Frozen

What It Is

Elsa (Idina Menzel) and her younger sister Anna (Kristen Bell) are two princesses in Arendelle, a land of fjords and long, warm summers. As young children, they share a secret, namely, that Elsa has the power to make snow and ice. Just why or how she came by this power is unclear, though both their parents are aware of it, and only caution Elsa to be careful. She is, until she isn’t, and one night she zaps Anna with a cold blast to the head that threatens her very life.

Anna’s survival comes courtesy of some trolls her dad knows, and it is costly: Anna must forget that her sister has a secret power and so join the rest of the population who has no idea of it; to this end, their parents separate the girls, locking Elsa away in a room with a very large wooden door through which the sisters sing longingly, each wanting to see the other and both miserable. When the girls lose their parents in a terrible accident, they remain separated until the night when Elsa “comes of age” and is destined to be crowned queen. The ceremony doesn’t go quite as it’s supposed to, and soon enough, the teenagers are separated again, this time because Elsa flees town, embarrassed and hurt when an accidental display of her icy gift makes everyone afraid of her. That, and, she leaves the entire country engulfed in endless winter.

Everyone, that is, except Anna, who leaves the kingdom in the charge of the visiting Prince Hans (Santino Fontana), and determines to find Elsa despite the cold, the darkness, and the loss of her horse (who runs off when she falls off). She needs help and gets some, from a sidekick of a snowman named Olaf (Josh Gad) and Kristoff (Glee’s Jonathan Groff). An exceptionally handsome and big-hearted ice salesman, Kristoff is traveling with his best friend, a reindeer named Sven. With his sales down owing to the endless winter, Kristoff sees a particular benefit in aiding the princess, though he also immediately worries for her, and makes her safety his top priority, making clear to everyone but Anna and himself that he’s in love with her.

As this frankly charming romance develops, mostly by a series of near-crises and escapades, Anna and Kristoff both find in themselves a kind of loyalty and generosity they hadn’t imagined before, being teenagers. That Anna is dedicated to saving her sister is a starting point, that all three come to see the value of love in all its forms — familial, romantic, and best-friendy — makes this film an unconventional fairy tale.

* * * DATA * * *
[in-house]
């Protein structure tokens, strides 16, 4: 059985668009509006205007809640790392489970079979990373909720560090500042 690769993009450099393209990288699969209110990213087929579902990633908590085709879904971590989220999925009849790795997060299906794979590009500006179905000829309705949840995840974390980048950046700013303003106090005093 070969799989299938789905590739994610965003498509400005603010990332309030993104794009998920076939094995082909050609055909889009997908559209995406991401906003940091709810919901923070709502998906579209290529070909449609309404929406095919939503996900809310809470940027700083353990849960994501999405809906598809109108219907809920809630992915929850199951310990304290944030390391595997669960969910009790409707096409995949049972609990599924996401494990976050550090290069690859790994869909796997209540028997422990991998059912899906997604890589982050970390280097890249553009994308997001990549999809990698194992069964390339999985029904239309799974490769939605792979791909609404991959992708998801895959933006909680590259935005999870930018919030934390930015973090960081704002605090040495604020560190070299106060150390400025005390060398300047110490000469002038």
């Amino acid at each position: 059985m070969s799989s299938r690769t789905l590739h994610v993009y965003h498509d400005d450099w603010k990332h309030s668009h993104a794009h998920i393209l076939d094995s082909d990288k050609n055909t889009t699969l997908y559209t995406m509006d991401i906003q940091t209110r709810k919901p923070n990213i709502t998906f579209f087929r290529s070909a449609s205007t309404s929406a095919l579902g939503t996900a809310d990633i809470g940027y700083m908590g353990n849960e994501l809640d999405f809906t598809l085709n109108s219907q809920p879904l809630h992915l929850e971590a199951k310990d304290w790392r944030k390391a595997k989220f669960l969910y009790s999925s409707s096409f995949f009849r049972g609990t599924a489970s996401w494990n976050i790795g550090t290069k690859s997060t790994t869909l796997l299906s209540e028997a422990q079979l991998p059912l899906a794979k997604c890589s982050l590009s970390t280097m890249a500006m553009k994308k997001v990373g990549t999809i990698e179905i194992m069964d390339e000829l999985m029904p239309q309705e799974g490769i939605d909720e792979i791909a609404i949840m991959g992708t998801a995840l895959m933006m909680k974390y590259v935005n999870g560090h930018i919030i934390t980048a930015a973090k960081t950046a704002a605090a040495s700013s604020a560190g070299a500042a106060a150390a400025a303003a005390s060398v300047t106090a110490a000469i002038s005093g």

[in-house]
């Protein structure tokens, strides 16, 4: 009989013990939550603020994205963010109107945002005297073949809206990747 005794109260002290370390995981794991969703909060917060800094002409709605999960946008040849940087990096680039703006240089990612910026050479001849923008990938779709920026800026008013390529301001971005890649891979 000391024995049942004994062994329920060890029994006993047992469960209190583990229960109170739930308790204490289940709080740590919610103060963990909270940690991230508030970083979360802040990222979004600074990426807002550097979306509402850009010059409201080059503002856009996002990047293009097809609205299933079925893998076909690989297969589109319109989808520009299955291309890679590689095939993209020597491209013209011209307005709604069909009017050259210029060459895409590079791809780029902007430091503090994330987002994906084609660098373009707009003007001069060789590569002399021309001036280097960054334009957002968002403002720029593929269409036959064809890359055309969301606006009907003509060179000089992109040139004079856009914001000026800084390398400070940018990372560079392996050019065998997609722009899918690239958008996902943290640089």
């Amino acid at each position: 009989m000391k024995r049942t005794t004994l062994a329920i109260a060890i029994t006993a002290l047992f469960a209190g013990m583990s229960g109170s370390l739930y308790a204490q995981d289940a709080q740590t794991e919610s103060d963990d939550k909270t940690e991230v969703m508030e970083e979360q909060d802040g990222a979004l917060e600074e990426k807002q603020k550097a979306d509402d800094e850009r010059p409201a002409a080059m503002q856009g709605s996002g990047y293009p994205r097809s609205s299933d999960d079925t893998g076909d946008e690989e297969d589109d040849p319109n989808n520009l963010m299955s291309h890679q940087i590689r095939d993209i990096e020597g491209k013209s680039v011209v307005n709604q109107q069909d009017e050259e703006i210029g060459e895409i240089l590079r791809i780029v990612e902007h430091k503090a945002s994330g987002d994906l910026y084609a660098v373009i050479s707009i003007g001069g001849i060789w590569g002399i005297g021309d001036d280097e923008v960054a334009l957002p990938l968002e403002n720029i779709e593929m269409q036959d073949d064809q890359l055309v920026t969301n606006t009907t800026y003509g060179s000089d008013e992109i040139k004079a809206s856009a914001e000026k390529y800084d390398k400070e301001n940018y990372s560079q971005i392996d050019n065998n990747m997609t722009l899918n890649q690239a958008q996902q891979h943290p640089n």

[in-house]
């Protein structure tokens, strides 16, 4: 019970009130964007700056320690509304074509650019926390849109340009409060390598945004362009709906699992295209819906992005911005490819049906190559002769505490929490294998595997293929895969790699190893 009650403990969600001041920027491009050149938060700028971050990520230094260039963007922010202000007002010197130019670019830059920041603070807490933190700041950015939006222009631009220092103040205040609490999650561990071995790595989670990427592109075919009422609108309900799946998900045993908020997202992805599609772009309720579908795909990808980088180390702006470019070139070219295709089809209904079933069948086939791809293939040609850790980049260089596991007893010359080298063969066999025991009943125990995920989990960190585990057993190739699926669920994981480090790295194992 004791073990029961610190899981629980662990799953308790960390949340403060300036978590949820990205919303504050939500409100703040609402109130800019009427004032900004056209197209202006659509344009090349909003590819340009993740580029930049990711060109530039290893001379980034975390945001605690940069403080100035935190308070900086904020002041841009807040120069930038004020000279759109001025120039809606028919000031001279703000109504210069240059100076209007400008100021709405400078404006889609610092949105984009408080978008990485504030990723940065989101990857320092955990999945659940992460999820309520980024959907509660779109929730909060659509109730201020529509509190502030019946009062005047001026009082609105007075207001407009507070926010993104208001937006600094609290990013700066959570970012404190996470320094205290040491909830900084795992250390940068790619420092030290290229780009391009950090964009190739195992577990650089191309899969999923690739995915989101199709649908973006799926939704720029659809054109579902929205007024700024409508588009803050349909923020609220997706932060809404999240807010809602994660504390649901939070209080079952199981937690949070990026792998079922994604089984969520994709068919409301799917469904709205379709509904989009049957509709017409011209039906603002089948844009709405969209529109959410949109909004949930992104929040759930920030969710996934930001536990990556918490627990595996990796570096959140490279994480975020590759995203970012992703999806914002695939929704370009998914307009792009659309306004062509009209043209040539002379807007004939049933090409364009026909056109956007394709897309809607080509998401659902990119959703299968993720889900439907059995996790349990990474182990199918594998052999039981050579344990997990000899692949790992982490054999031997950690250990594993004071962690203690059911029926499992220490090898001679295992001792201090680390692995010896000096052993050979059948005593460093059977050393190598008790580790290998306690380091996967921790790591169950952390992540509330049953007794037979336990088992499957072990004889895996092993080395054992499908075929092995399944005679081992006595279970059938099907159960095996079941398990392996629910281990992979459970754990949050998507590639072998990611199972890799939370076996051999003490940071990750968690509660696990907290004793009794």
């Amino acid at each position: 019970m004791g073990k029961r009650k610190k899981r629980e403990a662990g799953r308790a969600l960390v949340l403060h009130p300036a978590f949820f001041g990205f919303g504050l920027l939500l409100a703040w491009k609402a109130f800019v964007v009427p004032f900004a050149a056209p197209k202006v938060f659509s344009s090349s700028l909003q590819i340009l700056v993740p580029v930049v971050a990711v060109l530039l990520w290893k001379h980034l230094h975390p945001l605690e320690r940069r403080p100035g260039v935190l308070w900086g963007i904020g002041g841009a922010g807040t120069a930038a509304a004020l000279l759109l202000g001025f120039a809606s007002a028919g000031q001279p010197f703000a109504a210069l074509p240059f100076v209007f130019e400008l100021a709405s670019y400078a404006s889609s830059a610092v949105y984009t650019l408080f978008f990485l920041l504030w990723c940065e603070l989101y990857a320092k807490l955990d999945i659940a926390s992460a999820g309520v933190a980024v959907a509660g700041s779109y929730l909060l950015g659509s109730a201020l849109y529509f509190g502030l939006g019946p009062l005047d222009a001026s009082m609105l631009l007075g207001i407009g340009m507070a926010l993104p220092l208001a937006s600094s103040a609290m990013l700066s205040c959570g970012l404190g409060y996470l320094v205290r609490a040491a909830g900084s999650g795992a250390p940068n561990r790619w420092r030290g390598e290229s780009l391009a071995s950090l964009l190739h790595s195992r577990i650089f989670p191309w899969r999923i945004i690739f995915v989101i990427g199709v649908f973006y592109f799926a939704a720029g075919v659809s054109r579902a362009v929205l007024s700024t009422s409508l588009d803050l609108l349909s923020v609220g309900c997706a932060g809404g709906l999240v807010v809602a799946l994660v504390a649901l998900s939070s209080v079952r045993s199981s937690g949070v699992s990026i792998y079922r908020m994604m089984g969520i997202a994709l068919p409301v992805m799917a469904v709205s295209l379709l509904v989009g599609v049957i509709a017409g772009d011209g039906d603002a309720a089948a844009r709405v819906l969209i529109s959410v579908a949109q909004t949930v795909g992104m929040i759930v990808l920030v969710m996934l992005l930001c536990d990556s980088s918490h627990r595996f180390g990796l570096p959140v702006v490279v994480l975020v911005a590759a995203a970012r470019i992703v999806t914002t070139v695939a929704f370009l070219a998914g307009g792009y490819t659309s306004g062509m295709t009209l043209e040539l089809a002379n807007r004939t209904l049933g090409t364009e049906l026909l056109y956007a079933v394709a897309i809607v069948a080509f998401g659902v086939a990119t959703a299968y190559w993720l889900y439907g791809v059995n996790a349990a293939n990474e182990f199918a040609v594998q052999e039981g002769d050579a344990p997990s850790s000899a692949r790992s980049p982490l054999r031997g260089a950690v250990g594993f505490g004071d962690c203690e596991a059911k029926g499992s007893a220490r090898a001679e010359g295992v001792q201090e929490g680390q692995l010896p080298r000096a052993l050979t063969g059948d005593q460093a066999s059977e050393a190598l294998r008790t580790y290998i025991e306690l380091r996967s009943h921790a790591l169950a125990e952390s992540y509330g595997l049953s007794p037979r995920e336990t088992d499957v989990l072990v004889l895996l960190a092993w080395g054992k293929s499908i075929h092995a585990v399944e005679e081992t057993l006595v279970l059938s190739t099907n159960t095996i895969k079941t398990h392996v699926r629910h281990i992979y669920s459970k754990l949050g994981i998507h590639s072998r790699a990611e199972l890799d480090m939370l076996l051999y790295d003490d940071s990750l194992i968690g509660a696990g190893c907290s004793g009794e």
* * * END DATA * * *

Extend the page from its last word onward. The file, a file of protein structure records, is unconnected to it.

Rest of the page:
Why It’s Fun

The sisters are wonderful, together and apart. That they both consider their relationship the most important one in their lives keeps the film focused on their struggles to understand one another as individuals as well as family. Much like Brave, which explored the relationship of a mother and daughter, this movie invites all viewers — boys and girls — to appreciate girls’ complex emotional lives, their occasional disappointments and also their adventures and thrills.

Kristoff is adorable, and his longstanding relationship with Sven is delightful (we see them at film’s start as little blond boy with little reindeer).

Before Frozen, Disney is running a Mickey Mouse short, “Get a Horse,” featuring Mickey, Minnie, and a few other animals, including a horse. The short starts in the old fashioned Steamboat Willie style, and this means the villainous cat who means to steal Minnie makes some vulgar remarks that younger viewers likely won’t understand. It’s not long before the short takes on other dimensions, including color and 3D, a kind of cascade of clever plotting and imaging that is terrific.

Who’s Going To Love It

Fans of big, bold Broadway musicals may like the songbook here, written by Robert Lopez and his wife Kristen Anderson-Lopez, who previously wrote the music for the wonderful Winnie the Pooh (2011). Here the songs move plot and detail character, and are lovely tunes to boot, sometimes funny (the trolls make jokes with “Fixer Upper”), sometimes exhilarating (Elsa’s “Let It Go”), and sometimes a perfect mix of sweet and resilient (Anna’s “First Time in Forever”).

Fans of the source material, Hans Christian Anderson’s fairy tale, “The Snow Queen,” may appreciate the translation to an animated musical, with well-composed evocations of snow in 3D.

What To Be Aware Of

Elsa’s primary directive from her well-meaning father — to “conceal it, don’t feel it” — is, of course, terrible advice, and so she learns not only to express herself, but also to use her self-expression in the most loving way possible.

This after some initial missteps, of course, by which she endangers Anna and Kristoff by sending a monstrous abominable snowman, with icy claws and a terribly fanged mouth.

A scene in the dark woods when Anna and Kristoff first pursue Elsa features a pack of scary wolves, their eyes gleaming orange in the night and their attack is rendered in fast, mildly alarming cuts from wolves to would-be victims.

See-It-Again Points

9 out of 10

Film Information

Frozen
Directors: Chris Buck, Jennifer Lee
Cast: Kristen Bell, Idina Menzel, Jonathan Groff, Josh Gad, Santino Fontana, Alan Tudyk, Ciarán Hinds, Chris Williams
Studio: Walt Disney Pictures
Year: 2013
Rated: PG
US General Release: November 27, 2013
UK General Release: December 6, 2013
Official Website
Official Trailer
Movie Pictures

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